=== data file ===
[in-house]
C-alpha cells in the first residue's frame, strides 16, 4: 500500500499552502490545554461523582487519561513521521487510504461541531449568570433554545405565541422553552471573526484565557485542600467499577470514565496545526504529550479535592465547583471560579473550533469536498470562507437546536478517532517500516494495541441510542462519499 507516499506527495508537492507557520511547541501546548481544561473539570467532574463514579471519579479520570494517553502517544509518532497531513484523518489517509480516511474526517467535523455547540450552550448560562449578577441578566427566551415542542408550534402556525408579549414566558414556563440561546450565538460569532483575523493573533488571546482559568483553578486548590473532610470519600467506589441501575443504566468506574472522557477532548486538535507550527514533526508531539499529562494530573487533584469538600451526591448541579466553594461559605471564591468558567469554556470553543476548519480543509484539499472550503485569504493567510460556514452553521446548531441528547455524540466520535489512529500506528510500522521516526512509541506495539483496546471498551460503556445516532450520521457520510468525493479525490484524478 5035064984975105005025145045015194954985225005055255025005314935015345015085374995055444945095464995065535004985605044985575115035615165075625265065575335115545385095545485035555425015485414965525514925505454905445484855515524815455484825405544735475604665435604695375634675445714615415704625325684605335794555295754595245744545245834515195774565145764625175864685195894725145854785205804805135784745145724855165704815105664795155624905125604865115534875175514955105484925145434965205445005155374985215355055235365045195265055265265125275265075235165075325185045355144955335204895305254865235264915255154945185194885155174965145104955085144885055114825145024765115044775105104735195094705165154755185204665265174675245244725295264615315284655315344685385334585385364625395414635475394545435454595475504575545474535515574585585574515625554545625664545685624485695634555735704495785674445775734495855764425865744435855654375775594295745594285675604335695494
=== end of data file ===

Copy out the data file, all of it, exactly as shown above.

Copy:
[in-house]
C-alpha cells in the first residue's frame, strides 16, 4: 500500500499552502490545554461523582487519561513521521487510504461541531449568570433554545405565541422553552471573526484565557485542600467499577470514565496545526504529550479535592465547583471560579473550533469536498470562507437546536478517532517500516494495541441510542462519499 507516499506527495508537492507557520511547541501546548481544561473539570467532574463514579471519579479520570494517553502517544509518532497531513484523518489517509480516511474526517467535523455547540450552550448560562449578577441578566427566551415542542408550534402556525408579549414566558414556563440561546450565538460569532483575523493573533488571546482559568483553578486548590473532610470519600467506589441501575443504566468506574472522557477532548486538535507550527514533526508531539499529562494530573487533584469538600451526591448541579466553594461559605471564591468558567469554556470553543476548519480543509484539499472550503485569504493567510460556514452553521446548531441528547455524540466520535489512529500506528510500522521516526512509541506495539483496546471498551460503556445516532450520521457520510468525493479525490484524478 5035064984975105005025145045015194954985225005055255025005314935015345015085374995055444945095464995065535004985605044985575115035615165075625265065575335115545385095545485035555425015485414965525514925505454905445484855515524815455484825405544735475604665435604695375634675445714615415704625325684605335794555295754595245744545245834515195774565145764625175864685195894725145854785205804805135784745145724855165704815105664795155624905125604865115534875175514955105484925145434965205445005155374985215355055235365045195265055265265125275265075235165075325185045355144955335204895305254865235264915255154945185194885155174965145104955085144885055114825145024765115044775105104735195094705165154755185204665265174675245244725295264615315284655315344685385334585385364625395414635475394545435454595475504575545474535515574585585574515625554545625664545685624485695634555735704495785674445775734495855764425865744435855654375775594295745594285675604335695494